Stop spraying water at our dogs to control them…

Using any sort of negative training techniques with our dogs is anathema to me. I witnessed an example of this today which led to a rather unpleasant exchange. I am the sort of person that cannot just walk by when I see dogs being treated badly.

I was walking with my rescued Lurcher, Clint, when we came across a chap with a very young German Shepperd (GS). As we passed on opposite sides of the road, his dog barked and grumbled a little. No major thing, really. The owner’s immediate, very aggressive response, was to utter ‘I’m not having that,’  and then yank on the dog’s lead and spray water into its face. The dog was frightened and cowed by this action.

I stopped and called across asking him to desist from his actions, telling him it was not necessary to do that to his dog. Of course, the response was abusive with him telling me he had had dogs for years and he was experienced in ‘training’ them. Indeed, he asserted that he had got his dog from the police and this is the way they did it. I doubt this very much. I moved on, advising him to rethink (he won’t) his approach. More abuse, of course, followed.

So why is this approach so undesirable. Firstly, it may have been done for years but that doesn’t make it right. In fact, this type of approach can be harmful to your dog. Let me be clear, the spray might stop the dog’s behaviour temporarily, however without the spray present the dog is highly likely to revert back to the behaviour.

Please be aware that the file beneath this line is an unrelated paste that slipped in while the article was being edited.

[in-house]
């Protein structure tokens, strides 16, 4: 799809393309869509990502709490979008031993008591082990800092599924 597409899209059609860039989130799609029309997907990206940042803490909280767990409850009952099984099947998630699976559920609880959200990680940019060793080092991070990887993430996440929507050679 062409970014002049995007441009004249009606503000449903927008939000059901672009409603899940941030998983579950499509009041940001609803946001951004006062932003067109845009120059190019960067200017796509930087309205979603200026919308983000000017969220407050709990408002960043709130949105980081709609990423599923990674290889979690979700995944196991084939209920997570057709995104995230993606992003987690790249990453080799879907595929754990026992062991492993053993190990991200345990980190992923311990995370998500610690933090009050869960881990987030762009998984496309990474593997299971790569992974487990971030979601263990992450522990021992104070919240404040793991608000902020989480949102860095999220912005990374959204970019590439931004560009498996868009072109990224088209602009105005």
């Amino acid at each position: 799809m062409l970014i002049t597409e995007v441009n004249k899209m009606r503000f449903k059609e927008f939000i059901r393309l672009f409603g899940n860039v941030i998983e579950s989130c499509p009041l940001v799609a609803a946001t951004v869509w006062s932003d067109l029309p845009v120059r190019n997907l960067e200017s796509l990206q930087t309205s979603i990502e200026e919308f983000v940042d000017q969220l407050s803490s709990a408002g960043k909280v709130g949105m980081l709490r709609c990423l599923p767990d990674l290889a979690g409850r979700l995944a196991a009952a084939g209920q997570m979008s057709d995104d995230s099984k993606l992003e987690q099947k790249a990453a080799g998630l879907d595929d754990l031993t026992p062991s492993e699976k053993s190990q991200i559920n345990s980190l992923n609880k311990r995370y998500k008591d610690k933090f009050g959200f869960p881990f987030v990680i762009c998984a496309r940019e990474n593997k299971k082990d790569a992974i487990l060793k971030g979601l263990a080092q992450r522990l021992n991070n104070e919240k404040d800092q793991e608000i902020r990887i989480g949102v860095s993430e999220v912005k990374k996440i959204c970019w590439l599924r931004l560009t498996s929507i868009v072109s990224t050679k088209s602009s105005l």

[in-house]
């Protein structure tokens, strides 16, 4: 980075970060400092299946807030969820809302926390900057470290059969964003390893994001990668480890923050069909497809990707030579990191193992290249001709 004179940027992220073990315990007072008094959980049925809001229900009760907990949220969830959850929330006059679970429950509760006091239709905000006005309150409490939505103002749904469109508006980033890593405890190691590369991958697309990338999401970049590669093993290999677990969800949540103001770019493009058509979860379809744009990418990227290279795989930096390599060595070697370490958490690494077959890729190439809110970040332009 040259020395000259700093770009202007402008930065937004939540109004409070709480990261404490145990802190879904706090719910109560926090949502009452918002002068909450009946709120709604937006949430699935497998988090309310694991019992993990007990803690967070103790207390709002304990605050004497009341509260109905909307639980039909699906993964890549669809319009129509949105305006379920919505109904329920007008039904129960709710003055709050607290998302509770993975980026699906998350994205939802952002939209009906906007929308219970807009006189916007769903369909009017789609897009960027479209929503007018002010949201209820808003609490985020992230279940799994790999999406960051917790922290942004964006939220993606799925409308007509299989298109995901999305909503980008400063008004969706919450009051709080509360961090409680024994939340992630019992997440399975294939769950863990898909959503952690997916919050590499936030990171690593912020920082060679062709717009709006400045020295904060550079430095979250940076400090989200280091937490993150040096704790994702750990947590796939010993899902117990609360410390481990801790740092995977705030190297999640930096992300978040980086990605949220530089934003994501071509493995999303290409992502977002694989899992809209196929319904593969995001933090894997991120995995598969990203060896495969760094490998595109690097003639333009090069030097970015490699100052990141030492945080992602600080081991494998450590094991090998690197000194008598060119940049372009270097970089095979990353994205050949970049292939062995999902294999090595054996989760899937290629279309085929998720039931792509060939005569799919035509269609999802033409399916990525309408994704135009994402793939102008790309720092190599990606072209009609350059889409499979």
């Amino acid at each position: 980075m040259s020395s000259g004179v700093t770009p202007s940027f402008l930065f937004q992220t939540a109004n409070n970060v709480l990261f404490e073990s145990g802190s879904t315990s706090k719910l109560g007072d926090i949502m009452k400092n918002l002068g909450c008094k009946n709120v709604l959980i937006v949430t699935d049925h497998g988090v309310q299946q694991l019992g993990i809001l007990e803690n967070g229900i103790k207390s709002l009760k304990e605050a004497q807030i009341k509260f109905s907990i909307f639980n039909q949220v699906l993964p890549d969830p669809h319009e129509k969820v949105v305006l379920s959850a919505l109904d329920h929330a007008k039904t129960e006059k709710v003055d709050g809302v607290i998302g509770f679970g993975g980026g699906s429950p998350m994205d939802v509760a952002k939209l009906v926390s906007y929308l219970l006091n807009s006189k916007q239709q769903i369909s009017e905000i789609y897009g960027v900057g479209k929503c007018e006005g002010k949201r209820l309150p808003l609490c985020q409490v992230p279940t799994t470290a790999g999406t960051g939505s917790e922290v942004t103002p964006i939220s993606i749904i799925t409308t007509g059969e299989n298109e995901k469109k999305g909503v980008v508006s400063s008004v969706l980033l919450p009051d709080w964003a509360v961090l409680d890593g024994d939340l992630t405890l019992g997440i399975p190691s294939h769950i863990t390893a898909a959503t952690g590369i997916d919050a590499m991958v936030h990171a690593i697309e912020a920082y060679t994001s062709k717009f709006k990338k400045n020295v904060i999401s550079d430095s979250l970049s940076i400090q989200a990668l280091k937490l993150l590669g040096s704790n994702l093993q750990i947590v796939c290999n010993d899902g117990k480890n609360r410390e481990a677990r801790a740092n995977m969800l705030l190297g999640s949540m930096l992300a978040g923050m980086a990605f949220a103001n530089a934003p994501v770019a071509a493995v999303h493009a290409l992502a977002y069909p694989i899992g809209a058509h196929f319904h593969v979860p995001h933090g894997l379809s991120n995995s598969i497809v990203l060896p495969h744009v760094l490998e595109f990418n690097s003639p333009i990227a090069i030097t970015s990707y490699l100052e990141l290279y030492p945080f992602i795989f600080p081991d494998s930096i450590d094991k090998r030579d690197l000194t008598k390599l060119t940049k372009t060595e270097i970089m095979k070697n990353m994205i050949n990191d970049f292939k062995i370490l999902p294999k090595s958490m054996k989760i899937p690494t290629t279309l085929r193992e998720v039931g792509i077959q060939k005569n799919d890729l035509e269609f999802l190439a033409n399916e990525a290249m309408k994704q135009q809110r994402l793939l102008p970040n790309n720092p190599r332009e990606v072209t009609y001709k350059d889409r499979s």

I contacted 2 different police dog training units. Interestingly, one head trainer was mortified and stated that they would never use such an approach. The other said that they, sometimes, used a light spray but, immediately, rewarded a dog with praise/treats when the desired response was achieved.

In my view, in canine behavioural terms, using a negative, and in my opinion, a cruel method such as spraying the dog will not change the dogs’ behaviour permanently. A review of aversive techniques published by the Dog’s Trust makes interesting reading – the welfare impact and efficacy of canine training methods_v4.

What we should be doing is teaching our dogs alternative and appropriate behaviours that they may be rewarded for. For instance, with this GSD, teaching him to be calm and to sit when asked in the presence of other dogs is straightforward. It requires no aggression or dominance of the dog. Positive, reward-based training is the only method to be used in my view.

Of course, many owners have been practising the types of thing this particular owner was demonstrating for many years, with a number of different dogs, as was the case with this individual. He, like many, was convinced he was an expert and knew what he was doing. He didn’t – period.